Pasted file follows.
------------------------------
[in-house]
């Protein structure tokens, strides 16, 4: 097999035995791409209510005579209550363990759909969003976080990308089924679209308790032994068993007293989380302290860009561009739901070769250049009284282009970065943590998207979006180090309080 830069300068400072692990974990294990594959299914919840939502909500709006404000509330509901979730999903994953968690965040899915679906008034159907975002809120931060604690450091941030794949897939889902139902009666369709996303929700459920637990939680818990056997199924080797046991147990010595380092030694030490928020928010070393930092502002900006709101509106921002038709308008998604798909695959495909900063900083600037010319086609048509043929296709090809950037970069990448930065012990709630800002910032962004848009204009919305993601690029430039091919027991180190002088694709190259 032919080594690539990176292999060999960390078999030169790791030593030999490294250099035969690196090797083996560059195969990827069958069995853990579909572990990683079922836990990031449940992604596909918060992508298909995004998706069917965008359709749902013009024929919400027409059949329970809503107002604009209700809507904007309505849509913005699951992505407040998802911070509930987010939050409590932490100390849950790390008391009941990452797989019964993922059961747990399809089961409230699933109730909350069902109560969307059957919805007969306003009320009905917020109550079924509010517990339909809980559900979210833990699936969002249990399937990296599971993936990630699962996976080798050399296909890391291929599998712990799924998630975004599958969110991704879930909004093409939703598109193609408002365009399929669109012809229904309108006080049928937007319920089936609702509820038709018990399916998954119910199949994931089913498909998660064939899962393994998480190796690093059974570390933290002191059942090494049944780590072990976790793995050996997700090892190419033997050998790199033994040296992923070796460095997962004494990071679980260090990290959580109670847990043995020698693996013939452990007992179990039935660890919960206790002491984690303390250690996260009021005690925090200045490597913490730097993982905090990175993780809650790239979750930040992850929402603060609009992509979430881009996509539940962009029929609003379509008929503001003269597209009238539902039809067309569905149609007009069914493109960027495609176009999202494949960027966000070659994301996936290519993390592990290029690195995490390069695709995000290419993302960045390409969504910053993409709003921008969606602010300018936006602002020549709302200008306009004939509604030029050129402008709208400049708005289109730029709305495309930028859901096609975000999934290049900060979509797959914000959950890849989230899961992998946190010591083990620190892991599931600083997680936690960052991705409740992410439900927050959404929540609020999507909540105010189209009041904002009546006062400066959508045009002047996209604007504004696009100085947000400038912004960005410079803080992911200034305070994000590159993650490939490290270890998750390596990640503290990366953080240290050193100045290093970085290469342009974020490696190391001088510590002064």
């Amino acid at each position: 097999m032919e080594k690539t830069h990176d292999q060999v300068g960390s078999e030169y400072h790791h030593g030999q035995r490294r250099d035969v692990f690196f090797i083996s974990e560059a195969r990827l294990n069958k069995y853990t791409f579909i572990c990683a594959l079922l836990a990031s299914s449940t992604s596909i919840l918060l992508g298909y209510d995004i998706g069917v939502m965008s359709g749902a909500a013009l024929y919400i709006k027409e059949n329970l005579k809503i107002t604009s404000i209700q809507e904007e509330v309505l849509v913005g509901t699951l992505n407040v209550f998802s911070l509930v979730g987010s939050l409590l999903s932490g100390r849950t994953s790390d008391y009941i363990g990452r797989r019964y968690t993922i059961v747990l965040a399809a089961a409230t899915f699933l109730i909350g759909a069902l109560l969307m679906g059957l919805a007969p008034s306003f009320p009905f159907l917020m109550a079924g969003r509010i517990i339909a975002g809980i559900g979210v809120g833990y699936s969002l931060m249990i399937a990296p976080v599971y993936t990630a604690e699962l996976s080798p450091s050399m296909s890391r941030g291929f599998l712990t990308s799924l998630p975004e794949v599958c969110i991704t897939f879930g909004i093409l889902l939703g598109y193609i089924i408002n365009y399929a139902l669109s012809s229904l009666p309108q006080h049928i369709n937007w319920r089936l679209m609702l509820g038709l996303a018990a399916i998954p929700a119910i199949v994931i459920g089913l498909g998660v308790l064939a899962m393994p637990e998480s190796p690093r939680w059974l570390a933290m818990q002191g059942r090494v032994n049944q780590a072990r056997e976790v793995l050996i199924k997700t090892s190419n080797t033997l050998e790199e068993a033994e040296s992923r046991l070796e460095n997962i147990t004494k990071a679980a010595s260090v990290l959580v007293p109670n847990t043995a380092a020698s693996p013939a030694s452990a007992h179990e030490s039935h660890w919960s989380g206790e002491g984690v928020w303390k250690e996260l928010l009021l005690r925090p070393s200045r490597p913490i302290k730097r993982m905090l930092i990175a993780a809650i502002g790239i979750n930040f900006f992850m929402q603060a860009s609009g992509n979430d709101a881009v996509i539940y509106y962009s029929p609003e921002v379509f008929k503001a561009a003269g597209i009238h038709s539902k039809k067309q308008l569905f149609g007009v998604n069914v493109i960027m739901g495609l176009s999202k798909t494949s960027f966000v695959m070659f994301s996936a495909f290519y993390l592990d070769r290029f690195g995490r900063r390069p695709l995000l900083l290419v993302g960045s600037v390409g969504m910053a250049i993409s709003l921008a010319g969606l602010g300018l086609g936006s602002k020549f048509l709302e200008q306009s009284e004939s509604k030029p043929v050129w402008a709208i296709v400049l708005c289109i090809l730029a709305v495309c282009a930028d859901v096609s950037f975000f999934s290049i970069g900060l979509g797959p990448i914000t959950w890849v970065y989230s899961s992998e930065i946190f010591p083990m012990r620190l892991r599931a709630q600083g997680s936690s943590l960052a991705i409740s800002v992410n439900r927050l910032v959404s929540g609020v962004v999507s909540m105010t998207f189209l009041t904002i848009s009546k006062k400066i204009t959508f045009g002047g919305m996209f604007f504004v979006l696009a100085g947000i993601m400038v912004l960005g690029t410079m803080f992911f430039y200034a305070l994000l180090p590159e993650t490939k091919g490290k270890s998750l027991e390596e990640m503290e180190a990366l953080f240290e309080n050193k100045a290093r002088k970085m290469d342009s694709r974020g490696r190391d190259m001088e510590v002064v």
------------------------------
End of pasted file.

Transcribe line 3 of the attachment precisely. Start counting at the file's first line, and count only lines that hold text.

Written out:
């Amino acid at each position: 097999m032919e080594k690539t830069h990176d292999q060999v300068g960390s078999e030169y400072h790791h030593g030999q035995r490294r250099d035969v692990f690196f090797i083996s974990e560059a195969r990827l294990n069958k069995y853990t791409f579909i572990c990683a594959l079922l836990a990031s299914s449940t992604s596909i919840l918060l992508g298909y209510d995004i998706g069917v939502m965008s359709g749902a909500a013009l024929y919400i709006k027409e059949n329970l005579k809503i107002t604009s404000i209700q809507e904007e509330v309505l849509v913005g509901t699951l992505n407040v209550f998802s911070l509930v979730g987010s939050l409590l999903s932490g100390r849950t994953s790390d008391y009941i363990g990452r797989r019964y968690t993922i059961v747990l965040a399809a089961a409230t899915f699933l109730i909350g759909a069902l109560l969307m679906g059957l919805a007969p008034s306003f009320p009905f159907l917020m109550a079924g969003r509010i517990i339909a975002g809980i559900g979210v809120g833990y699936s969002l931060m249990i399937a990296p976080v599971y993936t990630a604690e699962l996976s080798p450091s050399m296909s890391r941030g291929f599998l712990t990308s799924l998630p975004e794949v599958c969110i991704t897939f879930g909004i093409l889902l939703g598109y193609i089924i408002n365009y399929a139902l669109s012809s229904l009666p309108q006080h049928i369709n937007w319920r089936l679209m609702l509820g038709l996303a018990a399916i998954p929700a119910i199949v994931i459920g089913l498909g998660v308790l064939a899962m393994p637990e998480s190796p690093r939680w059974l570390a933290m818990q002191g059942r090494v032994n049944q780590a072990r056997e976790v793995l050996i199924k997700t090892s190419n080797t033997l050998e790199e068993a033994e040296s992923r046991l070796e460095n997962i147990t004494k990071a679980a010595s260090v990290l959580v007293p109670n847990t043995a380092a020698s693996p013939a030694s452990a007992h179990e030490s039935h660890w919960s989380g206790e002491g984690v928020w303390k250690e996260l928010l009021l005690r925090p070393s200045r490597p913490i302290k730097r993982m905090l930092i990175a993780a809650i502002g790239i979750n930040f900006f992850m929402q603060a860009s609009g992509n979430d709101a881009v996509i539940y509106y962009s029929p609003e921002v379509f008929k503001a561009a003269g597209i009238h038709s539902k039809k067309q308008l569905f149609g007009v998604n069914v493109i960027m739901g495609l176009s999202k798909t494949s960027f966000v695959m070659f994301s996936a495909f290519y993390l592990d070769r290029f690195g995490r900063r390069p695709l995000l900083l290419v993302g960045s600037v390409g969504m910053a250049i993409s709003l921008a010319g969606l602010g300018l086609g936006s602002k020549f048509l709302e200008q306009s009284e004939s509604k030029p043929v050129w402008a709208i296709v400049l708005c289109i090809l730029a709305v495309c282009a930028d859901v096609s950037f975000f999934s290049i970069g900060l979509g797959p990448i914000t959950w890849v970065y989230s899961s992998e930065i946190f010591p083990m012990r620190l892991r599931a709630q600083g997680s936690s943590l960052a991705i409740s800002v992410n439900r927050l910032v959404s929540g609020v962004v999507s909540m105010t998207f189209l009041t904002i848009s009546k006062k400066i204009t959508f045009g002047g919305m996209f604007f504004v979006l696009a100085g947000i993601m400038v912004l960005g690029t410079m803080f992911f430039y200034a305070l994000l180090p590159e993650t490939k091919g490290k270890s998750l027991e390596e990640m503290e180190a990366l953080f240290e309080n050193k100045a290093r002088k970085m290469d342009s694709r974020g490696r190391d190259m001088e510590v002064v």